Cambridge deals top $64.1bn in two years
March roared in like a lion to deliver another $2.08 billion worth of deals in the Cambridge UK business and technology cluster.
It took the 24 month tally in Business Weekly’s Cambridge Deals Digest to $64.11bn – an average of $2.671bn every month.
The barometer shows the enduring scale-up ambitions of Cambridge-anchored businesses and the appetite of investors around the world to carve a slice of the pie.
Brother Industries’ $1bn-plus swoop for Cambridge ink jet world leader Domino Printing Science showed more than a yen for industry in the East of England.
For the first time since the Deals Digest began two years ago it was deals in general industry rather than life science that dominated dealflow and value.
Japanese giant Brother also ended the US domination of ink jet technology with the Domino deal.
Domino directors agreed to an offer of 915 pence per share. The stock surged over 30 per cent following the surprise takeover.
Brother Industries, which operates in 44 countries, makes equipment ranging from sewing machines and printers to online karaoke systems. It said that Domino would continue to be run as a stand alone operation.
Domino, which employs over 2900 staff, admitted last year that it was facing heavy pricing pressure in its Asian operations and that this would impact on its 2015 results.
It has stood alone for almost four decades as other ink jet companies in the cluster have been hoovered up by either Dover or Danaher in the US.
Another long-established Cambridge industrial player, Marshall Group, also stole the March headlines as Marshall Motor Holdings raised £40 million ($59.13m) from investors and confirmed its AIM IPO with shares starting trading this week.
The company floats at 149p per share and its approximate market capitalisation is £115.1m.
Sir Michael Marshall, chairman of Marshall of Cambridge (Holdings) Ltd said: “This is an exciting time for Marshall. We are proud to have nurtured our motor businesses for more than 105 years since they were founded by my grandfather in 1909.
“We are delighted now to see them become a free‐standing, independent company and we look forward to watching their progress. We wish everyone in Marshall Motor Holdings all the very best for the future.”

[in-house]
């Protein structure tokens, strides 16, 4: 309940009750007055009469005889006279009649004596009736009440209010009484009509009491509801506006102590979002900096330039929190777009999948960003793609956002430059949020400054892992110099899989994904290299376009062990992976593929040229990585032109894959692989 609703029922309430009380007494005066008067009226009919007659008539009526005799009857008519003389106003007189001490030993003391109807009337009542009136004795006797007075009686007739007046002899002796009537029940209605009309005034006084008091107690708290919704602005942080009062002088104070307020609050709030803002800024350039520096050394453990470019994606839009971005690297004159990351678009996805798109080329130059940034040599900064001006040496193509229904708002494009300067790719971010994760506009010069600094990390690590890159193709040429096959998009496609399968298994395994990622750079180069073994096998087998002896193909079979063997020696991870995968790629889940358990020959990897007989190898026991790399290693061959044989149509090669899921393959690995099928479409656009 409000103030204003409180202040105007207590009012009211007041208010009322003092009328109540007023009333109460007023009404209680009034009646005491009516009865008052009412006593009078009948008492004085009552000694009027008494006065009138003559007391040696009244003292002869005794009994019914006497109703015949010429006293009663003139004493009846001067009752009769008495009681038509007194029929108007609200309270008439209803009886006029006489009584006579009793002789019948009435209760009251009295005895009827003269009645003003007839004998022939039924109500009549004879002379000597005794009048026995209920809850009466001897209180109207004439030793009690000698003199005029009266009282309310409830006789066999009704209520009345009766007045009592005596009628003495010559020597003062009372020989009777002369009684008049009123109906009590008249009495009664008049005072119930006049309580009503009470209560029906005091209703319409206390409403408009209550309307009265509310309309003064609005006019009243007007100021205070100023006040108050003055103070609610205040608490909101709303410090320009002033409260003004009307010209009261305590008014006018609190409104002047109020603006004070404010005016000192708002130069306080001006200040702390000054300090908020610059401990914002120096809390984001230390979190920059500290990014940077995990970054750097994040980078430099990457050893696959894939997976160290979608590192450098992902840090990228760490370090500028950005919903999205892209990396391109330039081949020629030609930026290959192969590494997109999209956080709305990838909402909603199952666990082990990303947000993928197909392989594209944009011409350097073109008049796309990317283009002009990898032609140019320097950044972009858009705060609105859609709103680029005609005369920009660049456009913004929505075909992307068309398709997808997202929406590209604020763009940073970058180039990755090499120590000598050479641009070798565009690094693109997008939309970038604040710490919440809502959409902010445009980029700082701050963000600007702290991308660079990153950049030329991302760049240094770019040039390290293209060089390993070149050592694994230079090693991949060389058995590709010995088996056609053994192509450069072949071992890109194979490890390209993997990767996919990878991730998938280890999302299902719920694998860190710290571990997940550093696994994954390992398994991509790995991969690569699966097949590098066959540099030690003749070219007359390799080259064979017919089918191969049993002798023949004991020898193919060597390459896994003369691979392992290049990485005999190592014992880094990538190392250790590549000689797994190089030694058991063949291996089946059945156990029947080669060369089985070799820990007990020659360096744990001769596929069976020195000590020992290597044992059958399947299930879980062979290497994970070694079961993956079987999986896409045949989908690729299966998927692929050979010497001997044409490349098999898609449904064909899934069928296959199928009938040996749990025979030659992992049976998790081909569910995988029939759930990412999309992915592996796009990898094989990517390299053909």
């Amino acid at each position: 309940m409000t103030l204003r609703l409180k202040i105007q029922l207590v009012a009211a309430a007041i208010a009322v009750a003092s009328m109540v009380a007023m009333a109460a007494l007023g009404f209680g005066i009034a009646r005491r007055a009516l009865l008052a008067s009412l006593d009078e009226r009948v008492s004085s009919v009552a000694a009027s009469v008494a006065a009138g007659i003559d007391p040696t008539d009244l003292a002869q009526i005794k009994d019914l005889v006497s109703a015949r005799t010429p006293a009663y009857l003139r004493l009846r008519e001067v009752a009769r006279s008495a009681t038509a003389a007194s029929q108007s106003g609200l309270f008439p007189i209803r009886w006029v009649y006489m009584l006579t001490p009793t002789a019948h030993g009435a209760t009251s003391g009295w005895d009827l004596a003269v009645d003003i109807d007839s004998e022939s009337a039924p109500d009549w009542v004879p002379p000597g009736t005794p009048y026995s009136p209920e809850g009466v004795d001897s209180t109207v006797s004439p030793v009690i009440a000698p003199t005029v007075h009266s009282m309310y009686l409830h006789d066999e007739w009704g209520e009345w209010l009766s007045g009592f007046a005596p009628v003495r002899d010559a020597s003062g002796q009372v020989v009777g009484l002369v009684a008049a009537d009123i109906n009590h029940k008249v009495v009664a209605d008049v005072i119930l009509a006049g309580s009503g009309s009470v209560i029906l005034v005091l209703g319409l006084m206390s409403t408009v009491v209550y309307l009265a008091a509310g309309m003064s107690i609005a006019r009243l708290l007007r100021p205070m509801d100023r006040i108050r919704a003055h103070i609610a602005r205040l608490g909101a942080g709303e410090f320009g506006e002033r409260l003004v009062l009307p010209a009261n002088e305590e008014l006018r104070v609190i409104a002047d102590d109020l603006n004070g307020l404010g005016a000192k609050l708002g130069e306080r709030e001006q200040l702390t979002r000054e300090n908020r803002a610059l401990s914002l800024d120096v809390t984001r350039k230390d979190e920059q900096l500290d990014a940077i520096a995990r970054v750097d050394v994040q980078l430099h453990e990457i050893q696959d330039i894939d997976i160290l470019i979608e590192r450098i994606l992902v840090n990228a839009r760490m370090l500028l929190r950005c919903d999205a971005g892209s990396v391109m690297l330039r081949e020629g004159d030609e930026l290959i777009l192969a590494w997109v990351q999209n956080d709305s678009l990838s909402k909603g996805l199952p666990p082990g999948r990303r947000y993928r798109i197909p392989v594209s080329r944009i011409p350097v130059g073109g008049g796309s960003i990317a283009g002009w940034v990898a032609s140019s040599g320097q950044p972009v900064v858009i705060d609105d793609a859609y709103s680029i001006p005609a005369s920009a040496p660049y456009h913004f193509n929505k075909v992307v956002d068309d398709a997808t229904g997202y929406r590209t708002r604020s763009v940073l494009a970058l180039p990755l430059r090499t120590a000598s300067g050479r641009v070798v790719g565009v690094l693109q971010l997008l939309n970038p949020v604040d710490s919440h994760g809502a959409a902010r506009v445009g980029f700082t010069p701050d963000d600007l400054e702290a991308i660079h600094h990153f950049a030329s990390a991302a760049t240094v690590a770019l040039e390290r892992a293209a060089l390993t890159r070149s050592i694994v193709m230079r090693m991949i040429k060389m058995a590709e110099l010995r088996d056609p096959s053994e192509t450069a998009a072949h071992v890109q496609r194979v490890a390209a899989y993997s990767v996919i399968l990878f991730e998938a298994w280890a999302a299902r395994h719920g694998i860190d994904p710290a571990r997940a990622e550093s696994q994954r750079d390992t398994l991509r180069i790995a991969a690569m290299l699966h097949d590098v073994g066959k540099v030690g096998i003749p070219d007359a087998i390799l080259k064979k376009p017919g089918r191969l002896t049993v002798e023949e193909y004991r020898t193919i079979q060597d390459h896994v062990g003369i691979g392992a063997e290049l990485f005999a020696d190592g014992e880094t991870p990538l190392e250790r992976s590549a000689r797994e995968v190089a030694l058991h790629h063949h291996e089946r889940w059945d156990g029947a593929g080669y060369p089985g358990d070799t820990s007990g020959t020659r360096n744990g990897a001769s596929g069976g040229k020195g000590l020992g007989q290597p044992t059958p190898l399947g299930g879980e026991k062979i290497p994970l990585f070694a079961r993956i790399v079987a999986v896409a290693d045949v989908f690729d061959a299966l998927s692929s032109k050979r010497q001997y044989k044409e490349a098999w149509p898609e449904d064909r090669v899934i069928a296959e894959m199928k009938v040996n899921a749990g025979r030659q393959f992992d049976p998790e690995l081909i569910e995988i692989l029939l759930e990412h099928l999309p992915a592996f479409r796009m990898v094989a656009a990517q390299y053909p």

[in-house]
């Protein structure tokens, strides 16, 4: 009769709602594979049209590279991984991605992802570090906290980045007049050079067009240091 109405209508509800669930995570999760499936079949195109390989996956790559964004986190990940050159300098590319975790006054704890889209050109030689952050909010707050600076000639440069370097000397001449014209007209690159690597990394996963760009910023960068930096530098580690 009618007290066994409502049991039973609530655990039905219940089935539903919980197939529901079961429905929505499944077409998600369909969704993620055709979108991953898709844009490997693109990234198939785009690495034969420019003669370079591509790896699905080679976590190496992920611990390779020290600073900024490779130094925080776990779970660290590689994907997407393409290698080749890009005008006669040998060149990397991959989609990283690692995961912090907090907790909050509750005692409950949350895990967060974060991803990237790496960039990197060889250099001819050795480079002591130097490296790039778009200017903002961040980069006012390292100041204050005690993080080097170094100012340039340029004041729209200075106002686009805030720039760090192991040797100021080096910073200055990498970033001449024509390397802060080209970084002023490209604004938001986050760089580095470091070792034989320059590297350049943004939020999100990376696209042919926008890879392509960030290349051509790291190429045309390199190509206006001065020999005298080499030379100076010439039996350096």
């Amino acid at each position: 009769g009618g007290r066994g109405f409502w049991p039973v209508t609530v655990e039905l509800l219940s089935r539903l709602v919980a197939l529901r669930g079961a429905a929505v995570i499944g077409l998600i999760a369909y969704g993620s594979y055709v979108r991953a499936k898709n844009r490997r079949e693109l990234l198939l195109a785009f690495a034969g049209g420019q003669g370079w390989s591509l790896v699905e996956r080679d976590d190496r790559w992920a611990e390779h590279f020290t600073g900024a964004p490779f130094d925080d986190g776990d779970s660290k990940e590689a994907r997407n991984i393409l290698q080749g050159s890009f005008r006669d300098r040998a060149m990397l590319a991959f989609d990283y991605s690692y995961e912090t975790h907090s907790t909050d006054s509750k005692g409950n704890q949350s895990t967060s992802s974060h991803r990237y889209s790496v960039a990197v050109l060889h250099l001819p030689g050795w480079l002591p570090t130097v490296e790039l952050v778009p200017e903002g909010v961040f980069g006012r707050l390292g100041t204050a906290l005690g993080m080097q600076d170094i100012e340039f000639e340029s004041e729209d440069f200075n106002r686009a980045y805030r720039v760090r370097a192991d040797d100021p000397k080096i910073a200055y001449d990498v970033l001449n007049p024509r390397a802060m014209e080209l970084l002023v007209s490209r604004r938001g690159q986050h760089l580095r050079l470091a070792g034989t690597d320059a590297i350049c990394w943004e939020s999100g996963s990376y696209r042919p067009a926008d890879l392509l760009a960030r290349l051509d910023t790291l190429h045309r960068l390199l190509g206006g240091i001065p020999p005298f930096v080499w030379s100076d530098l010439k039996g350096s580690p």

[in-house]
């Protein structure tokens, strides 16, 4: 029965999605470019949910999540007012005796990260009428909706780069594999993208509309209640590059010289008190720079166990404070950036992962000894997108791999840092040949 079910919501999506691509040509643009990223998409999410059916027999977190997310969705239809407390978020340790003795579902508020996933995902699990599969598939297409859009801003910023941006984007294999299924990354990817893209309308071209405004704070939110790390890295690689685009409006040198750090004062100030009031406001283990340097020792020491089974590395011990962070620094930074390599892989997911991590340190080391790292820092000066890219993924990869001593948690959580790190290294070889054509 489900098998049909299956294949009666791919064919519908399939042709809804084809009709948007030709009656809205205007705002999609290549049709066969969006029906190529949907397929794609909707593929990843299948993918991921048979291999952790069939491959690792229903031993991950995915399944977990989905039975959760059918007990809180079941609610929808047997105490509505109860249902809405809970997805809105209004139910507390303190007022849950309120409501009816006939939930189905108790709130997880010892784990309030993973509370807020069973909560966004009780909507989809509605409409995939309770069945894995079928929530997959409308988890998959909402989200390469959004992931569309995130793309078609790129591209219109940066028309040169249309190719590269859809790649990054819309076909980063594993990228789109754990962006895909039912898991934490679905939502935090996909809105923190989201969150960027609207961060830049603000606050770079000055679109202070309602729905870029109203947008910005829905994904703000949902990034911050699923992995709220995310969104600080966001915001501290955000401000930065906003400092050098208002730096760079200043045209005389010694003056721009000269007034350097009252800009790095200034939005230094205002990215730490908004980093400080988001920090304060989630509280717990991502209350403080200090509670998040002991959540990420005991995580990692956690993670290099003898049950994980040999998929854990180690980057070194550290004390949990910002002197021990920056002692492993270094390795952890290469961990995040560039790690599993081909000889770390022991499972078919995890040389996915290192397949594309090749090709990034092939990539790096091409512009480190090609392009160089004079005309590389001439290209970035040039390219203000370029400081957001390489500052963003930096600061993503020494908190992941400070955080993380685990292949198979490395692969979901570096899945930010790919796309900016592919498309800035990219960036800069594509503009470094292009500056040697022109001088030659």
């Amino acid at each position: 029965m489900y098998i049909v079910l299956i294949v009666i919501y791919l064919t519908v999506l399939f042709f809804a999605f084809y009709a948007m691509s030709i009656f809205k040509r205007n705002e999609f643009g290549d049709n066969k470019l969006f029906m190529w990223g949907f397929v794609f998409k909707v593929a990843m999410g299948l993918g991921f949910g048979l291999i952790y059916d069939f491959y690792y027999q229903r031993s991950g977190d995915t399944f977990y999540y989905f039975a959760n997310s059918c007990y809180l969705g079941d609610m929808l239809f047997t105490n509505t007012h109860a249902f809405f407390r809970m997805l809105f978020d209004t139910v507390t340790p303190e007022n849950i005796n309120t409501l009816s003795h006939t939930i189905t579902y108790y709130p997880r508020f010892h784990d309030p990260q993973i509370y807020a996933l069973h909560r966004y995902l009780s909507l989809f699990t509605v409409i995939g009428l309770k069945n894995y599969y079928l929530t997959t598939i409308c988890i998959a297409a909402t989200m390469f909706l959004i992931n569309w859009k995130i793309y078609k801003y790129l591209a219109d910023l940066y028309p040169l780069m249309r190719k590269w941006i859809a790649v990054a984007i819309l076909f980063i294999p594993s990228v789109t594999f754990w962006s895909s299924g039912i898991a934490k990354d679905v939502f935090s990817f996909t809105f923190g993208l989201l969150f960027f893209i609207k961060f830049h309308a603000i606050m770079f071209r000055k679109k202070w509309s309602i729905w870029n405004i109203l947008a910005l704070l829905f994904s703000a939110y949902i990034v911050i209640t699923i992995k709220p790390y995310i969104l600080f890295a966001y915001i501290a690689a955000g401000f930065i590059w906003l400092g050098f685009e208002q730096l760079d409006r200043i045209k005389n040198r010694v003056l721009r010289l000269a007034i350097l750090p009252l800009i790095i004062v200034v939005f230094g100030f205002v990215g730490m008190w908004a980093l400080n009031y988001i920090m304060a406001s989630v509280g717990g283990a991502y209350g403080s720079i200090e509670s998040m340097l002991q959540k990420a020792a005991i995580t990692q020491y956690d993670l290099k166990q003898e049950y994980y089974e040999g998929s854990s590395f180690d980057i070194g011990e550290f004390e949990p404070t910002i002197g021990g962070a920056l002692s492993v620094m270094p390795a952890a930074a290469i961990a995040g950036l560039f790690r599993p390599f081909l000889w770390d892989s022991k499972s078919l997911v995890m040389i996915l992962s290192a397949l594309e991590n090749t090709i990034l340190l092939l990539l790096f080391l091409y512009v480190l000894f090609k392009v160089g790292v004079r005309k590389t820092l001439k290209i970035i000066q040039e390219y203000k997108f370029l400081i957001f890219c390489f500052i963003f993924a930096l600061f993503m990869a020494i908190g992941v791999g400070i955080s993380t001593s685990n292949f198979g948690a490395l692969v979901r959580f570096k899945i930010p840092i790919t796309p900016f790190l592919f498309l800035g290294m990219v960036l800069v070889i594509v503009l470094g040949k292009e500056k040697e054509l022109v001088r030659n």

A singular hi-tech fundraising was the other major talking point of the month.
Cambridge UK cyber security trailblazer Darktrace raised $18 million from investors including Invoke Capital, Talis Capital, Hoxton Ventures and private individuals, valuing the company at $80m.
The company will continue its fast global growth with expansion into Asia Pacific after tripling headcount in the last year.
Darktrace, whose enterprise immune system technology protects companies from advanced cyber threats within their networks, recruited Sanjay Aurora – a 25-year enterprise software industry veteran – to oversee the expansion process in Asia Pacific. He was joined by John Muser, formerly of IBM Security, who is heading up Australia and New Zealand, and Stanley Hsu – ex McAfee Intel – who will lead emerging markets in South East Asia.
Darktrace CEO Nicole Eagan said: “Darktrace is growing at a phenomenal rate. It has been barely a year since we deployed to our first customer and now we have deployments at 75 companies and relationships with 50 partners across America, UK, continental Europe and the Middle East. Our headcount has tripled over the past year and expansion into Asia is a natural next step.”
Darktrace detects previously unknown threats in real time using advanced machine learning and mathematics developed at Cambridge University to analyse the behaviour of every device, user and network within an organisation.
ilumink, a Cambridge University spin-out that commercialises technology for brand authentication and anti-counterfeiting, was acquired by Tracerco – a Johnson Matthey company – for an undisclosed but significant sum.
The acquisition will further enhance Tracerco’s product assurance portfolio, which is based on covert marker chemistry coupled with sophisticated analytical platforms.